At Manhattan College in the late 1960s-early 1970s there was turmoil over a tuition increase, which led to student protests and a strike on the Quadrangle, and small unrest over the war in Vietnam. Certainly not the widespread unrest that had been demonstrated on other College Campuses like Columbia University or Kent State, but one consequence of Manhattan College’s conflict was the establishment of the College Senate in 1971.
The first constitution and by laws of the Manhattan College Senate was written in the fall of 1970. In the January 1971 meeting of the Board of Trustees, the motion was approved to have a functioning Senate. The Board reasoned that a Senate could be a stabilizing influence and could provide the students with a good understanding of the magnitude and complexity of the problems facing the future of the College, thereby counteracting any potential extremism.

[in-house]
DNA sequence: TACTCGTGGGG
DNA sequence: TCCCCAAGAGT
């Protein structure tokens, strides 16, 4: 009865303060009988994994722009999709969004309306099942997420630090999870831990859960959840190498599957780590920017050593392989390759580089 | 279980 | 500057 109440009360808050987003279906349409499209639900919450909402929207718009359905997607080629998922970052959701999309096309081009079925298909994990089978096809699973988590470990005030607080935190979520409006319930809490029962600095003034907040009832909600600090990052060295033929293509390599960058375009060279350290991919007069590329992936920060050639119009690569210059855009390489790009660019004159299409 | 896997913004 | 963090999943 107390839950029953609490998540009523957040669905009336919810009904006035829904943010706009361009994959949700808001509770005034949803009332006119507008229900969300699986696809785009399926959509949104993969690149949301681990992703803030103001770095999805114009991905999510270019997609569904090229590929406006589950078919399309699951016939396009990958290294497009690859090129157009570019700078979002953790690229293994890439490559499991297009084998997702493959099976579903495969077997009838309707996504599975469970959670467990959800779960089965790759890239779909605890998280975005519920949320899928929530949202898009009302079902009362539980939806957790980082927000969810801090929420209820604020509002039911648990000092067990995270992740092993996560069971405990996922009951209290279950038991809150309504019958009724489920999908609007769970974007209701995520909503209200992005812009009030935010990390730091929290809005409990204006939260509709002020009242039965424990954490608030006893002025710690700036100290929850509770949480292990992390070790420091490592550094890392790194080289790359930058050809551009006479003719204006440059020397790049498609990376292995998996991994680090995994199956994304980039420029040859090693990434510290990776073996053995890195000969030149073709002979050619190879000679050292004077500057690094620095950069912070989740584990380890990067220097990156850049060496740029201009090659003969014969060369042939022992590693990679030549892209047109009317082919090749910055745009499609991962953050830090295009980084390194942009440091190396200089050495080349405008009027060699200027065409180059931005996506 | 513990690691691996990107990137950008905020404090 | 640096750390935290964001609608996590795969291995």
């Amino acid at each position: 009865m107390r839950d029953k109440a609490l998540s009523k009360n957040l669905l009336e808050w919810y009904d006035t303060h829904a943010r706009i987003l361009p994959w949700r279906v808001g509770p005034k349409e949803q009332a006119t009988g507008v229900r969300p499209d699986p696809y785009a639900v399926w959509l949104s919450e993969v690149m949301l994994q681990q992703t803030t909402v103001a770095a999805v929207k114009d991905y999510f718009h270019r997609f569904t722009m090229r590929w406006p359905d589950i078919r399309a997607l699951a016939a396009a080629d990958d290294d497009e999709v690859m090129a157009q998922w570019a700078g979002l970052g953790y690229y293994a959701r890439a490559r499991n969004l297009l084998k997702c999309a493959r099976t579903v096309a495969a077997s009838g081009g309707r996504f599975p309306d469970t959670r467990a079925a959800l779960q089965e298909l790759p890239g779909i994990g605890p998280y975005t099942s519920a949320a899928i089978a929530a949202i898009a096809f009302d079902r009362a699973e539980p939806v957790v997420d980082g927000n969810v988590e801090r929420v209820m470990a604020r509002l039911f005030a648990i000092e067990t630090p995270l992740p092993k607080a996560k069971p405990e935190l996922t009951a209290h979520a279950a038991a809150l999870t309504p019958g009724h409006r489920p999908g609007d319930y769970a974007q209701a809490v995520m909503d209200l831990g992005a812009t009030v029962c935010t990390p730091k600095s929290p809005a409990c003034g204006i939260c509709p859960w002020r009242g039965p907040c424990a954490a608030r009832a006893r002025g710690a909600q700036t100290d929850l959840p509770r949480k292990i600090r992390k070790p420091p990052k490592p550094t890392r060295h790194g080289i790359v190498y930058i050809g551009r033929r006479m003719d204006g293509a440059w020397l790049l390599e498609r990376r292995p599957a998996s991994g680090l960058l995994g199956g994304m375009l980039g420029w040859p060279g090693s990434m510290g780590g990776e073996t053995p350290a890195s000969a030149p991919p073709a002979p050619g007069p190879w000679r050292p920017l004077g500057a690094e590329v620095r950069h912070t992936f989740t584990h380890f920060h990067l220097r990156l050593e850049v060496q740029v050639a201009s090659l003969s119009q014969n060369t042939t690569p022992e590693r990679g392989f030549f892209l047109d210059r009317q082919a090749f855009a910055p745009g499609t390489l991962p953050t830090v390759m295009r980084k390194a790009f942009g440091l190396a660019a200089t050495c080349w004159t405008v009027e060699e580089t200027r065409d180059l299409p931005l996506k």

The College Senate is comprised of representatives from the administration, faculty, students, staff and alumni of the College. The Senate is a policy making body which considers all, and deals only with, matters of college-wide concern. The Senate initiates, formulates and recommends proposals affecting College policy to the President and the Board of Trustees. The Senate is the primary channel through which the Board and or the President obtain a representative view on any subject affecting College policy.
One of the most significant influences the Senate has had over College policy was regarding coeducation. The Senate was tasked with studying the prospect and recommending the College go coed in the early 1970s.